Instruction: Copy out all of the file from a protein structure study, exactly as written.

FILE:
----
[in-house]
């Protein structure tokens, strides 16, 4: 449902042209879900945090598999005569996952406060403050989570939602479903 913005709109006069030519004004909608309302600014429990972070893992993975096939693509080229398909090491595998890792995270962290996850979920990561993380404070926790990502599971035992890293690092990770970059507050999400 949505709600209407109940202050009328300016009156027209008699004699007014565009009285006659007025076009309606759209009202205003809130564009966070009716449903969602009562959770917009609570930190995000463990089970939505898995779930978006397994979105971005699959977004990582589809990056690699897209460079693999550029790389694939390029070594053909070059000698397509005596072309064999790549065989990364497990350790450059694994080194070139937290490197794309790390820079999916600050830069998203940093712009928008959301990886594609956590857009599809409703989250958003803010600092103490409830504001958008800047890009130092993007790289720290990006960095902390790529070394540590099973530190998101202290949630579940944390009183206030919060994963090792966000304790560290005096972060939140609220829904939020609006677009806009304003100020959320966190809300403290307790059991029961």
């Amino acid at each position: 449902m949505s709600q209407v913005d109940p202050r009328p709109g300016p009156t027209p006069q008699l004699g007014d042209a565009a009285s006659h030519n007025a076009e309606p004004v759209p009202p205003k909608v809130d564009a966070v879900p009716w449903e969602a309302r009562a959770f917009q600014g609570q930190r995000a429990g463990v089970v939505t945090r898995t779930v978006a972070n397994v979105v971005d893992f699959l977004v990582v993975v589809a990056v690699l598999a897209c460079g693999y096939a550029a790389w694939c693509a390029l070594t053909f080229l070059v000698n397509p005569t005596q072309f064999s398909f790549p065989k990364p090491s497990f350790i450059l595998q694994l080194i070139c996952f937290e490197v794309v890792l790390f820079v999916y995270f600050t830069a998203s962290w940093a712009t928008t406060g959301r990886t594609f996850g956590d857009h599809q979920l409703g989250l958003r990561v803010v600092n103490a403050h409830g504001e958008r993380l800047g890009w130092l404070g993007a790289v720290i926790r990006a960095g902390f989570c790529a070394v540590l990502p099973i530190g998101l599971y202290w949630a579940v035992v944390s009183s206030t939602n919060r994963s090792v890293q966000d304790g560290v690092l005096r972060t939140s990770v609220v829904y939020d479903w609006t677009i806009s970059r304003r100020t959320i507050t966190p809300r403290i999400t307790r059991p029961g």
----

[in-house]
């Protein structure tokens, strides 16, 4: 449902042209879900945090598999005569996952406060403050989570939602479903 913005709109006069030519004004909608309302600014429990972070893992993975096939693509080229398909090491595998890792995270962290996850979920990561993380404070926790990502599971035992890293690092990770970059507050999400 949505709600209407109940202050009328300016009156027209008699004699007014565009009285006659007025076009309606759209009202205003809130564009966070009716449903969602009562959770917009609570930190995000463990089970939505898995779930978006397994979105971005699959977004990582589809990056690699897209460079693999550029790389694939390029070594053909070059000698397509005596072309064999790549065989990364497990350790450059694994080194070139937290490197794309790390820079999916600050830069998203940093712009928008959301990886594609956590857009599809409703989250958003803010600092103490409830504001958008800047890009130092993007790289720290990006960095902390790529070394540590099973530190998101202290949630579940944390009183206030919060994963090792966000304790560290005096972060939140609220829904939020609006677009806009304003100020959320966190809300403290307790059991029961």
């Amino acid at each position: 449902m949505s709600q209407v913005d109940p202050r009328p709109g300016p009156t027209p006069q008699l004699g007014d042209a565009a009285s006659h030519n007025a076009e309606p004004v759209p009202p205003k909608v809130d564009a966070v879900p009716w449903e969602a309302r009562a959770f917009q600014g609570q930190r995000a429990g463990v089970v939505t945090r898995t779930v978006a972070n397994v979105v971005d893992f699959l977004v990582v993975v589809a990056v690699l598999a897209c460079g693999y096939a550029a790389w694939c693509a390029l070594t053909f080229l070059v000698n397509p005569t005596q072309f064999s398909f790549p065989k990364p090491s497990f350790i450059l595998q694994l080194i070139c996952f937290e490197v794309v890792l790390f820079v999916y995270f600050t830069a998203s962290w940093a712009t928008t406060g959301r990886t594609f996850g956590d857009h599809q979920l409703g989250l958003r990561v803010v600092n103490a403050h409830g504001e958008r993380l800047g890009w130092l404070g993007a790289v720290i926790r990006a960095g902390f989570c790529a070394v540590l990502p099973i530190g998101l599971y202290w949630a579940v035992v944390s009183s206030t939602n919060r994963s090792v890293q966000d304790g560290v690092l005096r972060t939140s990770v609220v829904y939020d479903w609006t677009i806009s970059r304003r100020t959320i507050t966190p809300r403290i999400t307790r059991p029961g």